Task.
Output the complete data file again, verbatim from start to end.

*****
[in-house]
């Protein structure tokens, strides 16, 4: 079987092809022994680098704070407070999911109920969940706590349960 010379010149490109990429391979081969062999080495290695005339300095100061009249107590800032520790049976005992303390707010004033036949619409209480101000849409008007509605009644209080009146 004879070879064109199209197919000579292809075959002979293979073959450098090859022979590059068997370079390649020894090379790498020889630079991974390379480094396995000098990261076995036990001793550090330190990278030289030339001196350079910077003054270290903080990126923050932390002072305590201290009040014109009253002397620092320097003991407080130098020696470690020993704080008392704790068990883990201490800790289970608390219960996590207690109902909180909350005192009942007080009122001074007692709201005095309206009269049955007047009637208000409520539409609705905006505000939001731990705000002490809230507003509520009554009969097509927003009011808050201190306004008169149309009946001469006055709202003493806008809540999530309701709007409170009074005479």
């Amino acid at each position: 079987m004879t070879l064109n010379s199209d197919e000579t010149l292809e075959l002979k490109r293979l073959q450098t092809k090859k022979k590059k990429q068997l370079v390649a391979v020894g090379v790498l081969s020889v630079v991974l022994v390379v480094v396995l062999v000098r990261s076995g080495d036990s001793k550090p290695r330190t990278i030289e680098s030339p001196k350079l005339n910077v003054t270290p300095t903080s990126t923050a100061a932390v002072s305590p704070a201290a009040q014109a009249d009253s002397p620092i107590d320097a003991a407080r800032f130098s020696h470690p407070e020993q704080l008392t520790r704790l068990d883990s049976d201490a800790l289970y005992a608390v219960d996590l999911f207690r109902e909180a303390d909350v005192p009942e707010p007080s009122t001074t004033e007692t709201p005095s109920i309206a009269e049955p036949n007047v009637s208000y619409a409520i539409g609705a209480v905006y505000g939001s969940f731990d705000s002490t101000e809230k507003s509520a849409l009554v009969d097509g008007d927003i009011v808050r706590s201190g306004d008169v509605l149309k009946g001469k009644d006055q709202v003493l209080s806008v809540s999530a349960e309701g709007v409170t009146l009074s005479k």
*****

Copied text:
[in-house]
């Protein structure tokens, strides 16, 4: 079987092809022994680098704070407070999911109920969940706590349960 010379010149490109990429391979081969062999080495290695005339300095100061009249107590800032520790049976005992303390707010004033036949619409209480101000849409008007509605009644209080009146 004879070879064109199209197919000579292809075959002979293979073959450098090859022979590059068997370079390649020894090379790498020889630079991974390379480094396995000098990261076995036990001793550090330190990278030289030339001196350079910077003054270290903080990126923050932390002072305590201290009040014109009253002397620092320097003991407080130098020696470690020993704080008392704790068990883990201490800790289970608390219960996590207690109902909180909350005192009942007080009122001074007692709201005095309206009269049955007047009637208000409520539409609705905006505000939001731990705000002490809230507003509520009554009969097509927003009011808050201190306004008169149309009946001469006055709202003493806008809540999530309701709007409170009074005479």
């Amino acid at each position: 079987m004879t070879l064109n010379s199209d197919e000579t010149l292809e075959l002979k490109r293979l073959q450098t092809k090859k022979k590059k990429q068997l370079v390649a391979v020894g090379v790498l081969s020889v630079v991974l022994v390379v480094v396995l062999v000098r990261s076995g080495d036990s001793k550090p290695r330190t990278i030289e680098s030339p001196k350079l005339n910077v003054t270290p300095t903080s990126t923050a100061a932390v002072s305590p704070a201290a009040q014109a009249d009253s002397p620092i107590d320097a003991a407080r800032f130098s020696h470690p407070e020993q704080l008392t520790r704790l068990d883990s049976d201490a800790l289970y005992a608390v219960d996590l999911f207690r109902e909180a303390d909350v005192p009942e707010p007080s009122t001074t004033e007692t709201p005095s109920i309206a009269e049955p036949n007047v009637s208000y619409a409520i539409g609705a209480v905006y505000g939001s969940f731990d705000s002490t101000e809230k507003s509520a849409l009554v009969d097509g008007d927003i009011v808050r706590s201190g306004d008169v509605l149309k009946g001469k009644d006055q709202v003493l209080s806008v809540s999530a349960e309701g709007v409170t009146l009074s005479k």